Silber Pro Cycling ready to roll the dice in Utah

The downside of a Continental team having a super successful season is what follows: Top riders move up the food chain, leaving the third-division squad to start over.

That's the position Silber Pro Cycling director Gord Fraser found himself in this year after his team's breakout season in 2016 was followed by the loss of Ben Perry to Cycling Academy, Matteo Dal-Cin to Rally Cycling and Alex Cataford to UnitedHealthcare.

Silber, now in the first year of a three-year deal with the title sponsor, has re-upped this year with a younger roster and is entering into its most important racing block of the season, with the Larry H. Miller Tour of Utah, Colorado Classic and Tour of Alberta coming up in quick succession.

"The biggest challenge for us was just dealing with a few injuries we had this year, with Nicolas Masbourian with his concussion from Saguenay, and Danick Vandale with his tendonitis, it's left us pretty thin," Fraser told Cyclingnews after last week's Cascade Cycling Classic in Oregon. "We brought in Marc-Antoine Soucy from Qubebcor to kind of help us with bodies. He's a great addition. He's already fit in well at Cascade."

Fraser is hoping to start out this week's Tour of Utah in a similar fashion to last year, when Kris Dahl stormed to the sprint win in Cedar City. Monday's opening stage includes two climbs up and over Logan Canyon before a 60-kilometre mostly downhill run to the finish in downtown Logan.

"We are a younger team this year,” Fraser said. “The average age at Utah is 21, so it's going to be a learning experience for the guys. But I thought things went really well at Cascade, and I was happy with the way Nigel Ellsay was willing to roll the dice and risk a lot on both road stages, using breakaways to try and move up from his top-seven, top-eight position on GC.

"The way the guys rode at Cascade – there wasn't much to show for it in terms of results – but we rode hard and rode well together," Fraser said.

Silber was close to getting a stage win in Oregon on the final day, but confusion reigned in the finale as the men's and women's fields converged. Silber's Stephen Bassett got caught up with one of the women riders as he opened an advantage in the final closing 200 metres, hitting the deck and ending his chances for the stage win. Fraser was livid and called out both the race organisers and officials for not handling the situation better. He's since apologized.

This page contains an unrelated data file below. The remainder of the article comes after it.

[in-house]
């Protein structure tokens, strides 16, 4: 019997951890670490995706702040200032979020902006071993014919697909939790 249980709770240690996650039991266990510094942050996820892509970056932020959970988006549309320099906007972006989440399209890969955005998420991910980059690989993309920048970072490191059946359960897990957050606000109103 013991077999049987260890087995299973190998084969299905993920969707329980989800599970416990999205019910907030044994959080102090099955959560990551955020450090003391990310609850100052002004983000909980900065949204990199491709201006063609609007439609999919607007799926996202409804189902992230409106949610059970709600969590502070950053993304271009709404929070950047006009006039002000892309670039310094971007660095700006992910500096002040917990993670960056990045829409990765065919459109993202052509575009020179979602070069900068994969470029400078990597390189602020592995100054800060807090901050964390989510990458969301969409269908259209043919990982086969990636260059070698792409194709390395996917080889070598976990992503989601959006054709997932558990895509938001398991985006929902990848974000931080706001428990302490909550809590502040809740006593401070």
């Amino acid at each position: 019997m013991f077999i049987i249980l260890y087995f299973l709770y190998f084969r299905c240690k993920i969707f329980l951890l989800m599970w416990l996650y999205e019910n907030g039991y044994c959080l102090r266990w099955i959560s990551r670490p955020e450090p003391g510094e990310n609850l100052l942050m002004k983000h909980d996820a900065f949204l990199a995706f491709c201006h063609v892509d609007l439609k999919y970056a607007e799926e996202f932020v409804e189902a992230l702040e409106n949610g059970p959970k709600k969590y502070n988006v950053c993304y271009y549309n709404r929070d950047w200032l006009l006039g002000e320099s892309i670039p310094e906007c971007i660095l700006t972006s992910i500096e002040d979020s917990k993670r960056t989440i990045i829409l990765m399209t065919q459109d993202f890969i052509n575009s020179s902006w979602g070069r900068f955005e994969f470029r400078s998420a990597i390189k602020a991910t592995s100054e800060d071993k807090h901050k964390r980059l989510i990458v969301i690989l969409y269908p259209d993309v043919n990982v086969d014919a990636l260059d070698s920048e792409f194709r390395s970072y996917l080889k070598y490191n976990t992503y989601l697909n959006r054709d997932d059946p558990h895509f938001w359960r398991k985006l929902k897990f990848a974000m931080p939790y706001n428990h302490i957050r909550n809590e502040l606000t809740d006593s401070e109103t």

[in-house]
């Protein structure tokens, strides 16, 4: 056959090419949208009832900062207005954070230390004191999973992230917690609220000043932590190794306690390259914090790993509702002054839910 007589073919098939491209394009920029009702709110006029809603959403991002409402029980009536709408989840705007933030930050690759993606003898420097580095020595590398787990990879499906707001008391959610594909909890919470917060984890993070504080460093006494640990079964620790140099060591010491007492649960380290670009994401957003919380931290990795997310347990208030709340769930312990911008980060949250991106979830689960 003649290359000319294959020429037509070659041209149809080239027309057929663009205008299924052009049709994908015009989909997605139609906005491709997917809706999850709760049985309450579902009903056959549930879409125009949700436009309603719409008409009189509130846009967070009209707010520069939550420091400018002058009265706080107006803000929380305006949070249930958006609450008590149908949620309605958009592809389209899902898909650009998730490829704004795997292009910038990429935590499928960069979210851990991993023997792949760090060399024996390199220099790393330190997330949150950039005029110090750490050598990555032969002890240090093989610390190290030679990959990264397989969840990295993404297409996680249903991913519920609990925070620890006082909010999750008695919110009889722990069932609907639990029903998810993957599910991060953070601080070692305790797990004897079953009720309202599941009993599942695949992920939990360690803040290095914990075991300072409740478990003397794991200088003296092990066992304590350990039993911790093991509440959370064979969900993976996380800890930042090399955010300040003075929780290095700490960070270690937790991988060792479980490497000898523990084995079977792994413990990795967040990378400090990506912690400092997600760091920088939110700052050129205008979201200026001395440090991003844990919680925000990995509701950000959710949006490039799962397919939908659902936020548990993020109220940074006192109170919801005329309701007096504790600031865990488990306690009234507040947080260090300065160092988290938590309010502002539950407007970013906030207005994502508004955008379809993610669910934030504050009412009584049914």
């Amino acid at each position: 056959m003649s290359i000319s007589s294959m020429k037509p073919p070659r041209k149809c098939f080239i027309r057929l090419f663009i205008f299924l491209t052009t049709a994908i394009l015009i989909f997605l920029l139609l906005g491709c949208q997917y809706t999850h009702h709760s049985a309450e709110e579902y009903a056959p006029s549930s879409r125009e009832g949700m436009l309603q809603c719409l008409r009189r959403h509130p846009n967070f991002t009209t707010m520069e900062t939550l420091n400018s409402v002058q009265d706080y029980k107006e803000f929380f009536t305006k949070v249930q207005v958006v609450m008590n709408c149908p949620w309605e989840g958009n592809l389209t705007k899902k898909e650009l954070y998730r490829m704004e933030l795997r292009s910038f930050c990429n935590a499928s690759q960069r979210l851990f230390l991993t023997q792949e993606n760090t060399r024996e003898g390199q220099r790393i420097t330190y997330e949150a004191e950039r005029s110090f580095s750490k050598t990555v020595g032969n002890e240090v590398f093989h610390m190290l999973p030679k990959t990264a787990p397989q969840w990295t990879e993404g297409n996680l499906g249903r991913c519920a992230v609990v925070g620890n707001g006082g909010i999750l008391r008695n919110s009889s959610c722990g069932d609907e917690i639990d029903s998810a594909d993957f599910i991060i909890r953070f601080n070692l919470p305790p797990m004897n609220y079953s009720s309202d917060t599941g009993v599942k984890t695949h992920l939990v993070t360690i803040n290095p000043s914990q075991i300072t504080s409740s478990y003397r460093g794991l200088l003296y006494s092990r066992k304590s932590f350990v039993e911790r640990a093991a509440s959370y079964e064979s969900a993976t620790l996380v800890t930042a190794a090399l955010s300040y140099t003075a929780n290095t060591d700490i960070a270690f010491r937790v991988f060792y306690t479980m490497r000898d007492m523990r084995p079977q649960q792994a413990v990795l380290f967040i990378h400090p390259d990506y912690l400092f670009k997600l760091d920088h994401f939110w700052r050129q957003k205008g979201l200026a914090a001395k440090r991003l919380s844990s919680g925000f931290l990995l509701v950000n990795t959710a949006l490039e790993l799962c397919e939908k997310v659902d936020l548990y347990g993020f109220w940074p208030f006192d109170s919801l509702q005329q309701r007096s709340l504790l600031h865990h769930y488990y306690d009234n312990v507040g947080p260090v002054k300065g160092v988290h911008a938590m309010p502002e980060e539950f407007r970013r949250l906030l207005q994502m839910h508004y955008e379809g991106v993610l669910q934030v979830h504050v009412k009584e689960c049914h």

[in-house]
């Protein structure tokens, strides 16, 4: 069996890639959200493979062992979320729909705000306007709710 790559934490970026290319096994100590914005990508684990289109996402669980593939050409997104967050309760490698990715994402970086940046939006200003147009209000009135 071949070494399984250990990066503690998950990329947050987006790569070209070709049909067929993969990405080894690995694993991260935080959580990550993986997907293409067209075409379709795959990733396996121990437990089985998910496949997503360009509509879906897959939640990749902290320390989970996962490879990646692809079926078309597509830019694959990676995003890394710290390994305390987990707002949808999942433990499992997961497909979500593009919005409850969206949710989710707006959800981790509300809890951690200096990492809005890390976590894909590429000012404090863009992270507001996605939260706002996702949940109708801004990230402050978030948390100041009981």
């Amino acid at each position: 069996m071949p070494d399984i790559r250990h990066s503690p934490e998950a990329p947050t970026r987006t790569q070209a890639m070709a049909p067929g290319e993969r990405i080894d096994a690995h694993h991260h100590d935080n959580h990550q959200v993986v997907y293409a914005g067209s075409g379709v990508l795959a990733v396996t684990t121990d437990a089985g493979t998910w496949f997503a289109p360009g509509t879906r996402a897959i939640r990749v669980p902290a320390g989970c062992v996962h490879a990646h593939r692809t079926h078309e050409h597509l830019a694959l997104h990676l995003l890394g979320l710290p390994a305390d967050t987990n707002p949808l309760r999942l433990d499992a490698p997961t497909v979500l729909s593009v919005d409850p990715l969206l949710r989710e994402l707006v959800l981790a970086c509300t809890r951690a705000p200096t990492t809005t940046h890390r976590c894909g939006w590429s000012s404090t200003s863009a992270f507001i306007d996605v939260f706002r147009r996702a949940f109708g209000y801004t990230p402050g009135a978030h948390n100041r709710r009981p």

"In the heat of the moment after the race I was definitely upset,” Fraser said. “I should have taken a moment to cool off. I think it was a preventable thing, and I think in the future it won't happen again. My concerns remain the same, but I definitely could have handled it more diplomatically. I want to apologise again to Chad [Sperry] and his team there at Cascade Classic, and also to the crew from USA Cycling and the UCI."

Contrition complete, Fraser is fully focused on getting some results and experience for his riders in Utah.

"I think the stages when GC has been settled a little bit and when the stages aren't over-the-top hard is probably our best bet, something where a breakaway has a relatively good chance at succeeding," Fraser said. "That's kind of where our strengths lie.

"In the flatter sprint stages, obviously we're getting there," he said. "Our speed department is progressing. In the high mountains we're maybe not at the WorldTour level yet, so we'll wait and see what the big mountain stages hold for us. But I think those kind of stages, where it's opportunistic and the GC is set, there are some opportunities for some breakaways to succeed. That's where we really need to shine the most."

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Growing up in Missoula, Montana, Pat competed in his first bike race in 1985 at Flathead Lake. He studied English and journalism at the University of Oregon and has covered North American cycling extensively since 2009, as well as racing and teams in Europe and South America. Pat currently lives in the US outside of Portland, Oregon, with his imaginary dog Rusty.